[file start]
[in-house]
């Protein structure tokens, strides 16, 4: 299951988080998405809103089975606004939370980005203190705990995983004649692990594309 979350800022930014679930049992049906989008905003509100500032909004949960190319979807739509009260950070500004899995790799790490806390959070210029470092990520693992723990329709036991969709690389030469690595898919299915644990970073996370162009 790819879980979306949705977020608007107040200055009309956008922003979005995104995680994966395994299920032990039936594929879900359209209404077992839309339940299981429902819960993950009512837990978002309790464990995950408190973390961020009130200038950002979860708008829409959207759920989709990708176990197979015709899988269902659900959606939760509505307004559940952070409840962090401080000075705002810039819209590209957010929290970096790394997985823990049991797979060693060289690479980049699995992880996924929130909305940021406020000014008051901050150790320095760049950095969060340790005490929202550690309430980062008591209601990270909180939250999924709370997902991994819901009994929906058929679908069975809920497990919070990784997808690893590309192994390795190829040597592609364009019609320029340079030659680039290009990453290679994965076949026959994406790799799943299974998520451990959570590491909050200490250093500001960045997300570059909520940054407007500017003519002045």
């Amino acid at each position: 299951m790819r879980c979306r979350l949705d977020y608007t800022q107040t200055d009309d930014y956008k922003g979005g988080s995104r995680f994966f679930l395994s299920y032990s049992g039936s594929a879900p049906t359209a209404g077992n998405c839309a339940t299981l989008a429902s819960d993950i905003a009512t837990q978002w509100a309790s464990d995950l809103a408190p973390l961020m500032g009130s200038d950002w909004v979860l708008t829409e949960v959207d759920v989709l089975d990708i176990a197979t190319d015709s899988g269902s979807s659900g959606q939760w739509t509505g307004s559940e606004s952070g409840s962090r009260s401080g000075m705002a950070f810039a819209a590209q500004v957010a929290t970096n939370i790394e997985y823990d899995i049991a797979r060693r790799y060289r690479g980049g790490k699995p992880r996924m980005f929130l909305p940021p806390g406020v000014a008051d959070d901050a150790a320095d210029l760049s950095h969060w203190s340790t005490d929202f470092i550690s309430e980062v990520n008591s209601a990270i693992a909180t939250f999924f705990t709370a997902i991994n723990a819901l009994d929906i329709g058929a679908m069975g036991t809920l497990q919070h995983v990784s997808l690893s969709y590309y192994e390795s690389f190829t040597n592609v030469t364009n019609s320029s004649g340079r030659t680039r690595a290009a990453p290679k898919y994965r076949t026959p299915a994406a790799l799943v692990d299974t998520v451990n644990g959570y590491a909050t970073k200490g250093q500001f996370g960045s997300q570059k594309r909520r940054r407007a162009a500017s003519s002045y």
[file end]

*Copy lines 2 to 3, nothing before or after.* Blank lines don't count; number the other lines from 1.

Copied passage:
């Protein structure tokens, strides 16, 4: 299951988080998405809103089975606004939370980005203190705990995983004649692990594309 979350800022930014679930049992049906989008905003509100500032909004949960190319979807739509009260950070500004899995790799790490806390959070210029470092990520693992723990329709036991969709690389030469690595898919299915644990970073996370162009 790819879980979306949705977020608007107040200055009309956008922003979005995104995680994966395994299920032990039936594929879900359209209404077992839309339940299981429902819960993950009512837990978002309790464990995950408190973390961020009130200038950002979860708008829409959207759920989709990708176990197979015709899988269902659900959606939760509505307004559940952070409840962090401080000075705002810039819209590209957010929290970096790394997985823990049991797979060693060289690479980049699995992880996924929130909305940021406020000014008051901050150790320095760049950095969060340790005490929202550690309430980062008591209601990270909180939250999924709370997902991994819901009994929906058929679908069975809920497990919070990784997808690893590309192994390795190829040597592609364009019609320029340079030659680039290009990453290679994965076949026959994406790799799943299974998520451990959570590491909050200490250093500001960045997300570059909520940054407007500017003519002045």
């Amino acid at each position: 299951m790819r879980c979306r979350l949705d977020y608007t800022q107040t200055d009309d930014y956008k922003g979005g988080s995104r995680f994966f679930l395994s299920y032990s049992g039936s594929a879900p049906t359209a209404g077992n998405c839309a339940t299981l989008a429902s819960d993950i905003a009512t837990q978002w509100a309790s464990d995950l809103a408190p973390l961020m500032g009130s200038d950002w909004v979860l708008t829409e949960v959207d759920v989709l089975d990708i176990a197979t190319d015709s899988g269902s979807s659900g959606q939760w739509t509505g307004s559940e606004s952070g409840s962090r009260s401080g000075m705002a950070f810039a819209a590209q500004v957010a929290t970096n939370i790394e997985y823990d899995i049991a797979r060693r790799y060289r690479g980049g790490k699995p992880r996924m980005f929130l909305p940021p806390g406020v000014a008051d959070d901050a150790a320095d210029l760049s950095h969060w203190s340790t005490d929202f470092i550690s309430e980062v990520n008591s209601a990270i693992a909180t939250f999924f705990t709370a997902i991994n723990a819901l009994d929906i329709g058929a679908m069975g036991t809920l497990q919070h995983v990784s997808l690893s969709y590309y192994e390795s690389f190829t040597n592609v030469t364009n019609s320029s004649g340079r030659t680039r690595a290009a990453p290679k898919y994965r076949t026959p299915a994406a790799l799943v692990d299974t998520v451990n644990g959570y590491a909050t970073k200490g250093q500001f996370g960045s997300q570059k594309r909520r940054r407007a162009a500017s003519s002045y």